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The South Asian Times | সাউথ এশিয়ান টাইমস

Expectations of COP27: To be or not to be that’s the question

Mozidur Rahman Biswas

Published: 01:02, 22 November 2022

Expectations of COP27: To be or not to be that’s the question

The 27th United Nations Conference of the Parties (COP-27) ended in Sharm Al-Sheikh, Egypt with major focus on the sanctioning of financial assistance to poor countries, though it ended without a concrete and final decision due to some constraints. This is no doubt a frustration for poor countries, especially South Asian countries. Going back, we know the first UN climate conference was held in Berlin, Germany, in 1995. At the historic COP-21 summit held in 2015, member states ratified the Paris Agreement being a ground-breaking agreement on what countries should do to combat the effects of climate change.
Under this agreement, each country pledged to publish carbon emission reduction targets and actions taken on adaptation measures to combat the effects of climate change. The countries were also committed to down the temperature current global peaks at "pre-industrial levels." It was a collective and coordinated effort to reduce global warming to below 2 degrees Celsius. At the time, governments also set an ambitious target of keeping global warming to 1.5 degrees Celsius.
COP-27 is the 27th meeting of the Conference of the Parties to the United Nations Framework Convention on Climate Change (UNFCCC). This annual meeting brings together the 198 members of the UNFCCC Convention to discuss concerted action to address the impacts of global climate change. The  representatives from various countries  discussed  climate change mitigation (reducing greenhouse gas emissions that make our planet increasingly warm),adapting to the environmental impacts of climate change, moving away from fossil fuel use and potentially becoming more disaster resilient to adapt to the effects of climate change including comprehensive discussion  on identifying ways of assistance.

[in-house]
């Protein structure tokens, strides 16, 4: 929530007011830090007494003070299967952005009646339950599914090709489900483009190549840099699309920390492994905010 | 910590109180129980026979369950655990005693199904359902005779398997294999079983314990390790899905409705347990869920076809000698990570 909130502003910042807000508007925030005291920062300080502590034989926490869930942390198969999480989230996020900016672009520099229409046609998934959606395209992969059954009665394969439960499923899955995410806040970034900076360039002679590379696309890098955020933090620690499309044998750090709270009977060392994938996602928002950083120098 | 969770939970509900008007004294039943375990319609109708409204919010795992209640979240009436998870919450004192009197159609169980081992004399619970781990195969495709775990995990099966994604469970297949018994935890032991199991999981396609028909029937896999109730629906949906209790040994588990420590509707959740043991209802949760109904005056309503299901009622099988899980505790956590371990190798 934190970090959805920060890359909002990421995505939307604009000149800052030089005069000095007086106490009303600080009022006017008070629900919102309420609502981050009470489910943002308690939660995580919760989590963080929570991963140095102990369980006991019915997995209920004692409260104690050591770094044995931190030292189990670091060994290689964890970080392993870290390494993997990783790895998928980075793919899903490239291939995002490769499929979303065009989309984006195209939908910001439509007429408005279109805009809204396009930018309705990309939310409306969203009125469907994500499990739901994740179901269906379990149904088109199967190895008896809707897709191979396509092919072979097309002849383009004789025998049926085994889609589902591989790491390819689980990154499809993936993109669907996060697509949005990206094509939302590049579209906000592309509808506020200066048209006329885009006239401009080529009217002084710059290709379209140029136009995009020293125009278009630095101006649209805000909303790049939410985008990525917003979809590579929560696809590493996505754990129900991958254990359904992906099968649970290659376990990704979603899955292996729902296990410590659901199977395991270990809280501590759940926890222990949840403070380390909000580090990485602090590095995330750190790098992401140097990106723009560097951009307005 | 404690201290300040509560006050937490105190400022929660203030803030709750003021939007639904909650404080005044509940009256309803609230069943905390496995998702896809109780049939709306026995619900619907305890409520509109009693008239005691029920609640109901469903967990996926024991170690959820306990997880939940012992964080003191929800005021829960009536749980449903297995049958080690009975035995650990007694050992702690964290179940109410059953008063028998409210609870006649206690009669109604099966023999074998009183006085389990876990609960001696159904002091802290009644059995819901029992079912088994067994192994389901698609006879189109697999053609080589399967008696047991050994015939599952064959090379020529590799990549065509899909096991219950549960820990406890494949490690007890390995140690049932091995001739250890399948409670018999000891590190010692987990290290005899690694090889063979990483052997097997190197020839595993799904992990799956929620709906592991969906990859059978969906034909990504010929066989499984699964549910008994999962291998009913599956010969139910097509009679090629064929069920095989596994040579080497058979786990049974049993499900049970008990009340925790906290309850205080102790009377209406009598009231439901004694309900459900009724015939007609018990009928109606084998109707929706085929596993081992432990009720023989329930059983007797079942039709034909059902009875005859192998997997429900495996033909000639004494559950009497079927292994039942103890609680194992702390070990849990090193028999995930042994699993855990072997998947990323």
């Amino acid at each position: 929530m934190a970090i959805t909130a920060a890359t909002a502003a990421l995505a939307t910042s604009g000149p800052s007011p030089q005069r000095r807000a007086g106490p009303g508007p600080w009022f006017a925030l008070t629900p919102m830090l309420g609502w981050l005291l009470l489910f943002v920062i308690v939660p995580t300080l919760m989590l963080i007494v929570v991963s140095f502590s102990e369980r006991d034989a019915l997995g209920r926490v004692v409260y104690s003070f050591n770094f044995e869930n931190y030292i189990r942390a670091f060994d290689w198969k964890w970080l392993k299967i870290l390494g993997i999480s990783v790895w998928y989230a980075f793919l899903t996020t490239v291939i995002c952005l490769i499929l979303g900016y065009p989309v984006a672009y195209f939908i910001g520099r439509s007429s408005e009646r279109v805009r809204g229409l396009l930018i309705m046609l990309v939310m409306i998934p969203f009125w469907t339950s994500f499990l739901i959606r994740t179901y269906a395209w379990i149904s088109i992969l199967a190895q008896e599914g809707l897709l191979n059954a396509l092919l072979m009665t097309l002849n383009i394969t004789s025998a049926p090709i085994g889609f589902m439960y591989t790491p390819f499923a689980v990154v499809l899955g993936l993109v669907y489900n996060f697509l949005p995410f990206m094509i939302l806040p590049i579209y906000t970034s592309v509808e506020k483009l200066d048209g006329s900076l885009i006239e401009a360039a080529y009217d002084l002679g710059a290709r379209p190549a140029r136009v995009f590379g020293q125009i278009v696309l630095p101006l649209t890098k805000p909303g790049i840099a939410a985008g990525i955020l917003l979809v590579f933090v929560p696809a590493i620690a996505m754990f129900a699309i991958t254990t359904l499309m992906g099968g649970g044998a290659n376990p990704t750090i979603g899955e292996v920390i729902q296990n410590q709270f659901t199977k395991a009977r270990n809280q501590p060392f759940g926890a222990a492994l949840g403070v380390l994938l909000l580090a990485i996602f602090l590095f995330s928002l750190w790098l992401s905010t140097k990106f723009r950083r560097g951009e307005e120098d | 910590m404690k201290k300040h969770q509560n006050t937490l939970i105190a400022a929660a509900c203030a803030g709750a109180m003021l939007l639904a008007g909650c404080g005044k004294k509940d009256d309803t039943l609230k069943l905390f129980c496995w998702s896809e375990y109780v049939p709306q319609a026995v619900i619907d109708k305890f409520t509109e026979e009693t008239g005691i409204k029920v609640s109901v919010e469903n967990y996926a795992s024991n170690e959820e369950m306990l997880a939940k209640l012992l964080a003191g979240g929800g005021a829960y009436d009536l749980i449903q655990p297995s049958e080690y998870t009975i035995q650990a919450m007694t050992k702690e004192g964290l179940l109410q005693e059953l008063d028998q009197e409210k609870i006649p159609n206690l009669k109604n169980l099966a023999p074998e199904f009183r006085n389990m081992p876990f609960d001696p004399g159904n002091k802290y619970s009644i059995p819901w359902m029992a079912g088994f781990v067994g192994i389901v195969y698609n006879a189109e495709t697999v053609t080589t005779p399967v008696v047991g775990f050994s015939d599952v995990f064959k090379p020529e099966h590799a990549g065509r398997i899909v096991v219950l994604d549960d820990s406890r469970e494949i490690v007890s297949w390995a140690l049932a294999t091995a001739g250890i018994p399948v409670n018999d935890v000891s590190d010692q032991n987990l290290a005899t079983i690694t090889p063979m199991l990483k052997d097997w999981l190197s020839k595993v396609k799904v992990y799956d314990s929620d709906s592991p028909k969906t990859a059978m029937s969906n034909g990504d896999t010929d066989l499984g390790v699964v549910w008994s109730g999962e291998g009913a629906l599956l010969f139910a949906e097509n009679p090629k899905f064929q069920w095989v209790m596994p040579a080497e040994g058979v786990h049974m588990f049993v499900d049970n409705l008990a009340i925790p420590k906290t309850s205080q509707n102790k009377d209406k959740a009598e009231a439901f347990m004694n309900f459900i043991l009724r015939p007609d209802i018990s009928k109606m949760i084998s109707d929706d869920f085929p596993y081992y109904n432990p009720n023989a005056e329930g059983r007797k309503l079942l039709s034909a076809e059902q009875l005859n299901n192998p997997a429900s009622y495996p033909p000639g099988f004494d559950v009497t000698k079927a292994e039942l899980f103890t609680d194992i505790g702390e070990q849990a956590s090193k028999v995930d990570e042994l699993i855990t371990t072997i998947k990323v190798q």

COP-27 is a do-or-die moment for global action on climate change as the Earth is currently unable to keep global temperatures below 1.5 degrees Celsius. After last year's natural events across the globe, this reality of weather havoc  mounted further for the entire mankind, animals, trees  and the whole nature that abounds in the globe.
The ongoing economic impact of COVID-19, Russia's invasion of Ukraine, and the added impact of climate change in the form of various disasters have created significant obstacles to international cooperation, including reducing climate-carbon emissions. In this situation, the Paris Agreement is on the verge of irrelevance and as such  the organizers  hoped for a successful COP-27, essential to sustaining the field of international cooperation in helping developing countries deal with the damage caused by climate change.